Fifty years (and one month) after the fact, I’m honestly not sure whether, upon first seeing the cover for Avengers #67 back in June, 1969, I had any idea that it hadn’t been pencilled by John Buscema, but rather by his younger brother, Sal. The look of the featured characters was so close to what I was accustomed to seeing from the elder Buscema that It probably didn’t occur to me to consider that the piece might have been drawn by someone else — and, after all, I only knew Sal Buscema as an inker at this point (and only of his big brother’s work on Silver Surfer, at that).
But I feel fairly confident that a month later, when I first saw the cover of Avengers #68, I realized that something was different about it, even if I can’t claim to have any distinct memory to that effect. Sure, the Avengers still closely resembled John Buscema’s renditions, but they were “off-model” just enough that I had to know they weren’t quite the same.
And once I’d picked up the book and flipped to the first page, i realized that more than just the cover art had changed…
This was the concluding chapter of a three-part story, the first two installments of which were drawn by Barry Windsor-Smith — an artist whose extremely energetic, occasionally crude, Kirby-and-Steranko-channeling style at that time couldn’t have been more different from Sal Buscema’s. It was quite an adjustment for my twelve-year-old self to make, back in July, 1969. But at this point in his own artistic development (this story was his first published work as an interior penciller), the younger Buscema was himself channeling his elder sibling’s style so thoroughly that said adjustment ultimately felt like a return to familiar ground. Don Heck might have drawn the first issue of Avengers I ever bought, but John Buscema had drawn the lion’s share of those I’d bought since — and the Buscema Avengers was the definitive version, as far as I was concerned.
Scripter Roy Thomas picked up his story right where the last issue left off, with the sinister, seemingly unstoppable Ultron about to wipe New York City off the face of the Earth in a giant nuclear explosion, just as soon as he pulls a lever…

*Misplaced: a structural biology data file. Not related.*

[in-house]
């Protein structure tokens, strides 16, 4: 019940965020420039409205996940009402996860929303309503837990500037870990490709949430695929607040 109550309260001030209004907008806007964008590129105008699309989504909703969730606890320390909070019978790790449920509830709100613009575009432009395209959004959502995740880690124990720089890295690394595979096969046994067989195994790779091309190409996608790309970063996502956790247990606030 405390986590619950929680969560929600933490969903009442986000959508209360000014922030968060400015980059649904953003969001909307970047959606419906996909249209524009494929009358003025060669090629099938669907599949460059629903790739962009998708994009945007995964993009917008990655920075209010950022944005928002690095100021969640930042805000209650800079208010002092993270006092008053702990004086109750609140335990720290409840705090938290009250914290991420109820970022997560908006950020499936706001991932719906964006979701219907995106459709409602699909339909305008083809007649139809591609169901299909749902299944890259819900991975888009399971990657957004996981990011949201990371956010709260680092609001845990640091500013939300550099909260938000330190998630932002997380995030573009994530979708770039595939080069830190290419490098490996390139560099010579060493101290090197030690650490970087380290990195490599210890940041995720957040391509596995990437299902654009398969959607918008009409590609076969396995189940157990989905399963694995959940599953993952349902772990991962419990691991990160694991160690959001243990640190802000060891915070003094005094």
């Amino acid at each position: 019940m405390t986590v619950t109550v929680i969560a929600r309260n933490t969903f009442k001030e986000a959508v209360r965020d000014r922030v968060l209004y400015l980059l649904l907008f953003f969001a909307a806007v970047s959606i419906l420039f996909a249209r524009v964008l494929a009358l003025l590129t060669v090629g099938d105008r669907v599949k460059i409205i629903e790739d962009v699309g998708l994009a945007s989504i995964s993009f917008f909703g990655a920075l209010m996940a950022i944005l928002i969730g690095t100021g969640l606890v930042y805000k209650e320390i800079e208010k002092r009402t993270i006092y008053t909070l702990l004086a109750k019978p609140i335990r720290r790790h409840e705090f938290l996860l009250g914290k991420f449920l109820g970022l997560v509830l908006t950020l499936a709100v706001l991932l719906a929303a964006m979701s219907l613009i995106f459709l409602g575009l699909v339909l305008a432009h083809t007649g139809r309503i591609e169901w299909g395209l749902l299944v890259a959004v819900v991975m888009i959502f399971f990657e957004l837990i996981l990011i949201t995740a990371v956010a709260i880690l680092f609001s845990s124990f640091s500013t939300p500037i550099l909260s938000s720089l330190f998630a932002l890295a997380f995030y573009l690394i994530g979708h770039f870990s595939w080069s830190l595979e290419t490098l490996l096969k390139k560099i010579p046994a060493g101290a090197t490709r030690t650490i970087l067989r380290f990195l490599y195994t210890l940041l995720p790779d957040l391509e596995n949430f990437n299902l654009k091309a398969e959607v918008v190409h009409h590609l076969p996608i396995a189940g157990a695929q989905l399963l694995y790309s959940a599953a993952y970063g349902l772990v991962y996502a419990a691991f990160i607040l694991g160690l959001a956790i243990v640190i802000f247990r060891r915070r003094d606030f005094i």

The agents of S.H.I.E.L.D. — whom we saw on the splash page, and whose only purpose in coming to Ultron’s lair was to apprehend the Vision — promptly surrender the unconscious android to the Avengers in a scene that takes place off-panel, leading one to conclude that the agents’ only real purpose in the story was to wear the Vision down in their last-issue “encounter”.
Vizh’s teammates hustle him back to Avengers HQ, and try to revive him by firing concentrated solar energy into the jewel on his noggin — but it’s no dice:
This revelation, referring to a device we haven’t seen since the early pages of issue #66, resolves the last remaining major mystery of our story — how could the supposedly indestructible, non-malleable metal adamantium have been re-shaped to form Ultron-6 in the first place? The Avengers guess that the Vision must have stolen the Molecular Rearranger from the S.H.I.E.L.D. Helicarrier at the same time he filched the adamantium — and proceed to confirm this with a quick call to S.H.I.E.L.D.’s number-one scientific genius, Dr. MacClain:
In the first of the two panels shown above, former high school English teacher Thomas drops in a reference to a famous Edgar Allan Poe short story that I’m sure went right over my head in 1969. Unfortunately, back then we didn’t have either Wikipedia summaries or full public-domain texts available online for quick consultation — though, of course, if I’d been really curious, I could have just looked it up at my local public library.
The above page, in addition to providing justification for featuring the Black Panther on this issue’s cover, is notable for featuring the first appearance of Taku. Taku would eventually become one of the more significant figures in T’Challa’s supporting cast (especially during Don McGregor’s and Chrstopher Priest’s runs writing the Panther), usually being presented as a communications expert as well as an especially cool-headed and thoughtful advisor to the throne of Wakanda, frequently serving as a foil for the more emotional and belligerent chief of security, W’Kabi. He’s also generally understood to be gay (at least as written by McGregor). Unlike W’Kabi, Taku didn’t make it into the first Black Panther movie, though perhaps he’ll show up in the sequel.